Posts Tagged ‘bodhicitta’

HHK arriving in Root Institute

HHK arriving in Root Institute

When His Holiness Karmapa walked into the packed shrine room of Root Institute (established by Lama Zopa) he went first to the statue of the Buddha on the shrine and offered a white scarf. Then he blessed it with a scattering of rice.


He sat barely raised from the ground on a low cushion and received offerings from Root Institute monks and lay people. The density of the crowd seemed to heat the room though at 2 pm, it was indeed the warmest part of a typically cold winter day.


He spoke softly in response to a request to teach on the Bodhisattva vows.

From my notes:

‘I’ve been here on a number of occasions and I’m happy to be back again. I extend warm greetings to the friends gathered here.

Generating the mind of awakening is precious. If it were to have a form, the entire space of the universe would be too small to accommodate it. If one generates bodhicitta, virtue builds up even when sleeping or distracted.
What is the essential characteristic of bodhicitta? Sometimes I get the feeling when talking to Westerners, that whenever one gets a kind thought, that is bodhicitta. But it is much more. It is the sense of the suffering of beings together with the wish to bring about their benefit – and that of oneself – these two join to generate bodhicitta.
As far as the process of generating it is concerned, that depends on individual capacity. Those who have a more spacious view want to take on the suffering of others. Otherwise we can train in seeing other beings as our mothers (and other methods), using the reasoning of cause and effect to cultivate bodhicitta. The result should be the same. One method is not superior to the other.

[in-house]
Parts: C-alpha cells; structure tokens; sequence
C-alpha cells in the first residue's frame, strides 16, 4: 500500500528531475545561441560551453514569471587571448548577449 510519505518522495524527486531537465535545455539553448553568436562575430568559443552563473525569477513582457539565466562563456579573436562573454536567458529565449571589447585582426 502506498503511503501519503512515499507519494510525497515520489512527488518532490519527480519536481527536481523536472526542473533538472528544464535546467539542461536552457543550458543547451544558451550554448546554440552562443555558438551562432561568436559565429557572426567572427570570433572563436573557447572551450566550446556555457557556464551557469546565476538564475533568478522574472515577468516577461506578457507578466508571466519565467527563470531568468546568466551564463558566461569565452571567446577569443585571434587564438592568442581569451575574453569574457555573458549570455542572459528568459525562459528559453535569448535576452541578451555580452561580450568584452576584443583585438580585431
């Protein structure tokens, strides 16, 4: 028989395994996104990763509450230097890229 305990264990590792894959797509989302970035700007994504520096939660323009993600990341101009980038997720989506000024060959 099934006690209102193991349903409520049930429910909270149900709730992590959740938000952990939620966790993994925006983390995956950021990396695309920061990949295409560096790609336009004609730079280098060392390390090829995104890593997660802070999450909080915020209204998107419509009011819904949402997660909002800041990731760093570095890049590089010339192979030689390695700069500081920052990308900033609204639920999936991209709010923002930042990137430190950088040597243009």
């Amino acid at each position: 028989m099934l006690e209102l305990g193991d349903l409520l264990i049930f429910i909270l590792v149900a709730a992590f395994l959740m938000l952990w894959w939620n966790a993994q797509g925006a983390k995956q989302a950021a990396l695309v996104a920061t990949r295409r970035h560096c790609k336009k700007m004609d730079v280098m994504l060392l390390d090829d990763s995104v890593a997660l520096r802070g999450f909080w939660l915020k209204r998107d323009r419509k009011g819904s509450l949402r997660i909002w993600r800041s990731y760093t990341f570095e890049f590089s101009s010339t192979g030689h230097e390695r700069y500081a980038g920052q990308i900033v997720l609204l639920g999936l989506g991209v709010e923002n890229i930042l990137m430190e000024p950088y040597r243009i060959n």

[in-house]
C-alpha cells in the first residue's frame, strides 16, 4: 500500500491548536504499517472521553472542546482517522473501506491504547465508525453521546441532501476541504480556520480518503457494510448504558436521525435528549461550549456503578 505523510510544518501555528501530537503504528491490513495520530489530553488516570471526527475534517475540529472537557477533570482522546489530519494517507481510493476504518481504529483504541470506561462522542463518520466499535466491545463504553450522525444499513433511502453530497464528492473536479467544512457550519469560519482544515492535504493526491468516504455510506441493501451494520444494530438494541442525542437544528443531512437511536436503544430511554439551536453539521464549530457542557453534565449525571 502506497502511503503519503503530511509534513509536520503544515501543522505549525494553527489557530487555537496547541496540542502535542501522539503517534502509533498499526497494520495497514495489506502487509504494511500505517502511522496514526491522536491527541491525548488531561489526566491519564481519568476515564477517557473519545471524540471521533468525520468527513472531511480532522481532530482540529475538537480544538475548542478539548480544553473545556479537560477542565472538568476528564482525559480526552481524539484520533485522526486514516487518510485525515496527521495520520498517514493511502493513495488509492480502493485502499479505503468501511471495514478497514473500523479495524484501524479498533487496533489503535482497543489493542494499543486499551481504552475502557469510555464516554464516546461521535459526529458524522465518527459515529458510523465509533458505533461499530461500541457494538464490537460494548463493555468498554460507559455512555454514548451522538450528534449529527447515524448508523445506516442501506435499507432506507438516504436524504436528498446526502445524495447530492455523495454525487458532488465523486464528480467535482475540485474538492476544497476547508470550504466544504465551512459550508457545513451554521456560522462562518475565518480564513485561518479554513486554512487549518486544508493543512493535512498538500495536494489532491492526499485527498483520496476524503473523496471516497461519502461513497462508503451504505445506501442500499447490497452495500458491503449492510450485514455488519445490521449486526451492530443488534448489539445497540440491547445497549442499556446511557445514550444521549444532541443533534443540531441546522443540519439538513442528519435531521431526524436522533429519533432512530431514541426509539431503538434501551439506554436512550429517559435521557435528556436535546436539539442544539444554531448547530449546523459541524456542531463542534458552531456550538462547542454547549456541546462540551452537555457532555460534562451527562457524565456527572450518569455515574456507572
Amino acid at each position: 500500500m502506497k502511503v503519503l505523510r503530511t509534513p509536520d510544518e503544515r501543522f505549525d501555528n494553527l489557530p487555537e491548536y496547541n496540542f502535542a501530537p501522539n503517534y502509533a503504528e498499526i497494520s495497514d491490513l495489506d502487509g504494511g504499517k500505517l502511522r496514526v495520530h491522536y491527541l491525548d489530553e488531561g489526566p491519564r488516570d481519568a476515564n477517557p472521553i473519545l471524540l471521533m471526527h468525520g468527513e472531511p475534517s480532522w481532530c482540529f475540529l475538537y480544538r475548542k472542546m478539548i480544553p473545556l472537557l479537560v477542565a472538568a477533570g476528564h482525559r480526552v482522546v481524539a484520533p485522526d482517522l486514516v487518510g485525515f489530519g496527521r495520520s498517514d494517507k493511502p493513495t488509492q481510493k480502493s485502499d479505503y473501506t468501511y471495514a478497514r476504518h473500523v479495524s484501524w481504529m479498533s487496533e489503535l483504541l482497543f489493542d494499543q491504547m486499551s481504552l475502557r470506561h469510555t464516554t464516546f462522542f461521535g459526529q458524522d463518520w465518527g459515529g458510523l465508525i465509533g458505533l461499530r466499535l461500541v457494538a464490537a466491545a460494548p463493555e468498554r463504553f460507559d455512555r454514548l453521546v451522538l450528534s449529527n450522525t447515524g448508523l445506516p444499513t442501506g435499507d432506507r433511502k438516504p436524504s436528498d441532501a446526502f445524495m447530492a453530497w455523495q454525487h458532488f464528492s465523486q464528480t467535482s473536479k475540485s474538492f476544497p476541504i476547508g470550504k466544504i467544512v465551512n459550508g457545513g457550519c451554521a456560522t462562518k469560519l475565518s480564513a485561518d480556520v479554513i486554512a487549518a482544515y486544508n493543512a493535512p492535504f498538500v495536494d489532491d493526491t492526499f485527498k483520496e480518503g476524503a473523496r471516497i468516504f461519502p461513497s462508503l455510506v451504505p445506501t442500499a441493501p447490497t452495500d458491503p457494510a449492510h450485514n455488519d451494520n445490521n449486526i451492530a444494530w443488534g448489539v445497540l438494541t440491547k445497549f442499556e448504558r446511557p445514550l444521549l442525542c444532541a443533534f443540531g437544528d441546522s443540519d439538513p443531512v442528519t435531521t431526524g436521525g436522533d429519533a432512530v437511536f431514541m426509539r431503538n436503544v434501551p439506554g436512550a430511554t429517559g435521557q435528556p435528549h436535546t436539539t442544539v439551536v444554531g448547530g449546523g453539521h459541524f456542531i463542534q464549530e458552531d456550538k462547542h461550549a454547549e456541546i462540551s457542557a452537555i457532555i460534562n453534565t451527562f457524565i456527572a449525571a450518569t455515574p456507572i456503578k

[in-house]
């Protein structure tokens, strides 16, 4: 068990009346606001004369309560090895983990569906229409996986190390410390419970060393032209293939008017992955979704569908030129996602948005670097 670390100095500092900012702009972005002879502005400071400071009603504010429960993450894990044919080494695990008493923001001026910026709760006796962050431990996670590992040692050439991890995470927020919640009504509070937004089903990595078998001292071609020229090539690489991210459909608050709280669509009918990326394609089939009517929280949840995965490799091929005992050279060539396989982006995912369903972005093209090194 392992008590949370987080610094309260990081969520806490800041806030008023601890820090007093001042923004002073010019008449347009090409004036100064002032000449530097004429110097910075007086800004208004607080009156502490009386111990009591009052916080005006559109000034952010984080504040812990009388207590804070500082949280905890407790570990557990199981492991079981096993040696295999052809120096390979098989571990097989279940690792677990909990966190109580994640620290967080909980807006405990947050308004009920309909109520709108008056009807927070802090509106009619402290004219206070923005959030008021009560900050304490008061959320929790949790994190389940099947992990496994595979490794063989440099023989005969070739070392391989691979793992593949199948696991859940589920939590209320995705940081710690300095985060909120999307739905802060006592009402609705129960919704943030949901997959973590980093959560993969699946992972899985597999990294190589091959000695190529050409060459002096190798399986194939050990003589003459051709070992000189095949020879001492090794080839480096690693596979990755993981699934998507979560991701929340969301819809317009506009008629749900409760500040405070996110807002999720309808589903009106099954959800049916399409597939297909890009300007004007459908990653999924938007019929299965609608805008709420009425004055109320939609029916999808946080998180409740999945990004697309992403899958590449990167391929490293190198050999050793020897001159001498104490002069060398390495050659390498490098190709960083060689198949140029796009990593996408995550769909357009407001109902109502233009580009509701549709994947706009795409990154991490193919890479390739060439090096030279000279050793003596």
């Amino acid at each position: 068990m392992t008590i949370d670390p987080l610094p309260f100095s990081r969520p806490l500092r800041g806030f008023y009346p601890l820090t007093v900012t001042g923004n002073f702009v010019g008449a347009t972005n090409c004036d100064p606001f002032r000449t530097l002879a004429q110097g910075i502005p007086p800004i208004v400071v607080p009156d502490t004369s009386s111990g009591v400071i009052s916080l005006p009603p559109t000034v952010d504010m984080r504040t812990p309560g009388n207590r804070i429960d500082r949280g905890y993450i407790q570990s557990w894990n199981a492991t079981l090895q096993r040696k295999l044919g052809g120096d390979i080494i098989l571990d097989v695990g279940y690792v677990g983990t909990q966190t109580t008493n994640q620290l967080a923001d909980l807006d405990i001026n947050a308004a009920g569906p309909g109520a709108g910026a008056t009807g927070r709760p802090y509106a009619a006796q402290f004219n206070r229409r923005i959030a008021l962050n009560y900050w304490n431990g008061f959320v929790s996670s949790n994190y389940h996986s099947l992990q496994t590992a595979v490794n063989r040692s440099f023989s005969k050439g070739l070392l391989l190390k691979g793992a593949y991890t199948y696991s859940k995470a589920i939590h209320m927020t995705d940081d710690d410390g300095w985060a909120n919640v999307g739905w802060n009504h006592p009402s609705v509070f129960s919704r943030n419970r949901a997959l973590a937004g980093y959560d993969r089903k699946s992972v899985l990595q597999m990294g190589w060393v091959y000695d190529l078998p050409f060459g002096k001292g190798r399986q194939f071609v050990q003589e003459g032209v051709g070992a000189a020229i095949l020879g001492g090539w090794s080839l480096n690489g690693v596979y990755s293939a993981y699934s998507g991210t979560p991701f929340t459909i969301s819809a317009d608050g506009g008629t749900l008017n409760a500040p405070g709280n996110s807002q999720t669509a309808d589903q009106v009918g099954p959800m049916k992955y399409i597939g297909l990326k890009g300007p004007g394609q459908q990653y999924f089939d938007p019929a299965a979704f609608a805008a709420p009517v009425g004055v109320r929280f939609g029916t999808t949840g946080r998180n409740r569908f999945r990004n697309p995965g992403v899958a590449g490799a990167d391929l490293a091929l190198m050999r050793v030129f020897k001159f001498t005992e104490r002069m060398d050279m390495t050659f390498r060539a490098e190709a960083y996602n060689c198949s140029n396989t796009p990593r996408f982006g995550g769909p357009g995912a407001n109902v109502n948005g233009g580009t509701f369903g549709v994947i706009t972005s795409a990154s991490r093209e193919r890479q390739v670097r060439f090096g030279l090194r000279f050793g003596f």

Exchanging self for others is very profound and important. In cultivating the mind of awakening, it is better to practise from the ground up, otherwise we may practise with fervour at the beginning and then develop obstacles.

There are different attitudes in practising bodhicitta: the king first attains buddhahood, then brings others to that state; the captain of the boat works together with others and the shepherd liberates beings before himself.

Those of us who practise the three vehicles have a responsibility to embrace the three yanas and incorporate it into our practise. Just as the aspiration to go to Bodh Gaya is not enough to get here, we have to take practical steps to get closer to it. Similarly, it’s not enough to have the aspiration; it has to be consistently applied.

The essential training on the bodhisattva path is the six paramitas. The essence is the training in morality or the discipline of embracing all virtuous activities: the ethical morality of cherishing others, and abstaining from harming them. That is the essence of morality in the training of bodhicitta. Embracing virtuous activities corresponds to samadi. Cherishing others corresponds to generosity. Patience corresponds to both. Perseverence has to be applied with all of these.

We live in a time when there are tremendous upheavals of emotion in our own lives, and drastic changes in our environment. The challenge is both within us and in the environment. It’s clear that people are more and more self involved. This has to do with self cherishing. In our dependent and inter-active environment, cherishing of others must become a living experience. We cannot leave it to an intellectual understanding, or as an inscription in a museum. We have to translate it into practical experience. We have to probe into what’s wrong with cherishing ourselves, what is right in cherishing others. All experience of suffering comes from cherishing ourselves; all happiness from cherishing others.

The Buddha was a revolutionary in his time, in this very place. He stepped out of his culture and religion. He made a statement of walking out of the prevailing norms and gave the gift of new consciousness to beings. He shared with people his experience of awakening and made it universal.
Similarly at Root Institute, activities are happening for all people from all over the world breaking down national boundaries, as did the Buddha 2500 years ago.

Whether one cherishes Buddhism as a faith or not, we still have to recognize the humanity in it, and that it uplifts the quality of life. So share this gift with others and share the good here without exception. When I think of a garden of peace, I think of this.

Thank you for giving me the opportunity to come here. I wish you a very good New Year. If you cannot make it better, at least don’t make it worse.’

Norma Levine

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